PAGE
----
When Board Directors Julie Marsch and Jeff Cory decided not to seek a new term, I spoke with them about their time on the board and asked them to reflect on the service they provided to the Hudson Community School District and to share some of the things they are most proud of. I also would like to take this opportunity to thank them for their service to the school district. A few accomplishments that stand out in my mind are the improved financial condition of the school district, the adoption of a rigorous research based math curriculum aligned to the Common Core, facilities improvements including the high school parking lot, elementary electrical upgrades, and purchase of the hotel property; and finally the decision to implement the Hudson 1 to 1 Project which we believe to be the biggest educational decision for this generation of Hudson Students! If you see these Emeritus board members around town, please thank them for all they have done!

Retiring Board Members Jeff Cory and Julie Marsch

Jeff Cory

How long have you served?  

I was on the board for 9 years.

What did you expect board service to look like, and how did it differ in your time on the board? 

I thought it would be about more day to day operations. After the first couple of board meeting I realized that we have a great staff to handle day to day operations.

What was your greatest achievement, or what were you most proud of during your time on the board?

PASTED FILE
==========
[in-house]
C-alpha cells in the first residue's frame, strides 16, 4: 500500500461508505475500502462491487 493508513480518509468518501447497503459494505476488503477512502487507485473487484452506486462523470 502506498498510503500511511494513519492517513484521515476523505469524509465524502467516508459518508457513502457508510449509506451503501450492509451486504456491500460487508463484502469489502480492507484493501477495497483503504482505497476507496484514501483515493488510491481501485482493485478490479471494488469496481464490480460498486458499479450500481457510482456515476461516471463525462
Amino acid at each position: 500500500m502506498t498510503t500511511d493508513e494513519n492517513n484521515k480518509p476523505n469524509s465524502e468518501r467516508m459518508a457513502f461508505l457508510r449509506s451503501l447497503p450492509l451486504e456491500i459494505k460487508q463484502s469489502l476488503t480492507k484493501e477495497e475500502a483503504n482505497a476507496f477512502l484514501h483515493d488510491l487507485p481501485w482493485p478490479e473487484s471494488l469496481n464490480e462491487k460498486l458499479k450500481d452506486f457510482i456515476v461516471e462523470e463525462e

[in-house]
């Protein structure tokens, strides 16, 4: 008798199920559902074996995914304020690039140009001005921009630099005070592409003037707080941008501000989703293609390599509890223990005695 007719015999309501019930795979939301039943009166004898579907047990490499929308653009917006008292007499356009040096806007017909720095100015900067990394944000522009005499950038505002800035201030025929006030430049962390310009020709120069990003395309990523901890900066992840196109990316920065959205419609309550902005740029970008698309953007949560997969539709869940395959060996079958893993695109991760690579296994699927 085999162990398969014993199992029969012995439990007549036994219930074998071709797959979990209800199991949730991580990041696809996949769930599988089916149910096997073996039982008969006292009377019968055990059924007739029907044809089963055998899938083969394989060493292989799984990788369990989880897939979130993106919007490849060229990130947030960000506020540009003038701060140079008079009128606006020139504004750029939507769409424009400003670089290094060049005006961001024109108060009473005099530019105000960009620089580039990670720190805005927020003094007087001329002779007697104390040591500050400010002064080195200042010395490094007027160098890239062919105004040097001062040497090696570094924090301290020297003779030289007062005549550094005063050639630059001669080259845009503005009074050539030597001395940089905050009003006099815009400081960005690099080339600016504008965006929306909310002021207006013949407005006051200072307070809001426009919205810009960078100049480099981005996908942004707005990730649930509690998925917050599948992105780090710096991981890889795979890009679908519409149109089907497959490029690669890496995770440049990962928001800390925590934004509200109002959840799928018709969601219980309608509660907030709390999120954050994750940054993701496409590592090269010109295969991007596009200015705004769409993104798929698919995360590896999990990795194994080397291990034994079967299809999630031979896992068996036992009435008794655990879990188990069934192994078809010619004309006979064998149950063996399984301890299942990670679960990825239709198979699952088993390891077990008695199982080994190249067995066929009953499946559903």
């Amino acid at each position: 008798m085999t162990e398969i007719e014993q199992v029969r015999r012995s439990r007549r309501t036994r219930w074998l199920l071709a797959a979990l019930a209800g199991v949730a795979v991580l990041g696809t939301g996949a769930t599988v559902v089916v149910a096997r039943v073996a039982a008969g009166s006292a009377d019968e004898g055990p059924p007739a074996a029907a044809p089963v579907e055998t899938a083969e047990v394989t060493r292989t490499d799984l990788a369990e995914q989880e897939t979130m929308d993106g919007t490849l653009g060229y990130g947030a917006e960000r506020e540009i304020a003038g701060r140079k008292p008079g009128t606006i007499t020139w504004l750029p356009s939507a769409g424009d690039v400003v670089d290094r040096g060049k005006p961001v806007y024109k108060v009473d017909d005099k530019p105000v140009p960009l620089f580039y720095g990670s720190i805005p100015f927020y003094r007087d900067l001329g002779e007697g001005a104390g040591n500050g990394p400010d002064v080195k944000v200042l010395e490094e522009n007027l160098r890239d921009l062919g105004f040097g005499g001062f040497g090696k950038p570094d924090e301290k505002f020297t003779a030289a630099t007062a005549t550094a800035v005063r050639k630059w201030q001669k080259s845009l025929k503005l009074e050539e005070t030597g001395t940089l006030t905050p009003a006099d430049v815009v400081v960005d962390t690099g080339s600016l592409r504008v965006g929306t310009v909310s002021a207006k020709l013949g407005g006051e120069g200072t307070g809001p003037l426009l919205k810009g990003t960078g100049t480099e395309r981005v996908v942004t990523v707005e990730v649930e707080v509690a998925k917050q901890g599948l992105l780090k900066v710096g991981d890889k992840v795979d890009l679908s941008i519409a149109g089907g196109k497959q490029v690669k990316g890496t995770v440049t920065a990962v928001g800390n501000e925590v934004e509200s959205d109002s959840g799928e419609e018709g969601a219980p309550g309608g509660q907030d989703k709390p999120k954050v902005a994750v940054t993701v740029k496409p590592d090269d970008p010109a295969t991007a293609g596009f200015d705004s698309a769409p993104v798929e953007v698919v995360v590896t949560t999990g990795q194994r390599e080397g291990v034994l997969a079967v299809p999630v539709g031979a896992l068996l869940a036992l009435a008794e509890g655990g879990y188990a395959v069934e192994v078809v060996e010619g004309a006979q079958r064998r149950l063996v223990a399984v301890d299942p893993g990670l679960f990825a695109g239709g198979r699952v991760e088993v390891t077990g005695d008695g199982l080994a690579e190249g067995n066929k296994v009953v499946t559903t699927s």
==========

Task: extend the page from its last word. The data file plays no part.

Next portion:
Improving the working relationship with the union to get the best for all with limited funds. We didn't always have the kind of relationship that we now do. The first year I was on the board we had to cut staff because of lack of funds, and the head of the local union said let those people go so the rest of us would get more money. This was a real gut check.

What is the most surprising aspect of serving on the board? 

The students coming in front of the board to show us what and how they are learning, and going into classrooms to see what and how things work.

What advice would you offer the next board? 

Don't come in with a axe to grind, listen to what goes on! You might have a personal agenda but it changes when you see the big picture. Don't be afraid to ask questions, that is the best way to learn how the board works.

What will you miss? 

The people that I was able to work with, and getting phone calls from individuals that had questions. Sometimes people didn't understand why a decision was made, so explaining the real reasons behind that decision, or the other side of the story was really helpful to them. The staff and all the kids that make this school the best one that it can be.

How will you stay involved or what are your plans now that you are no longer serving on the board?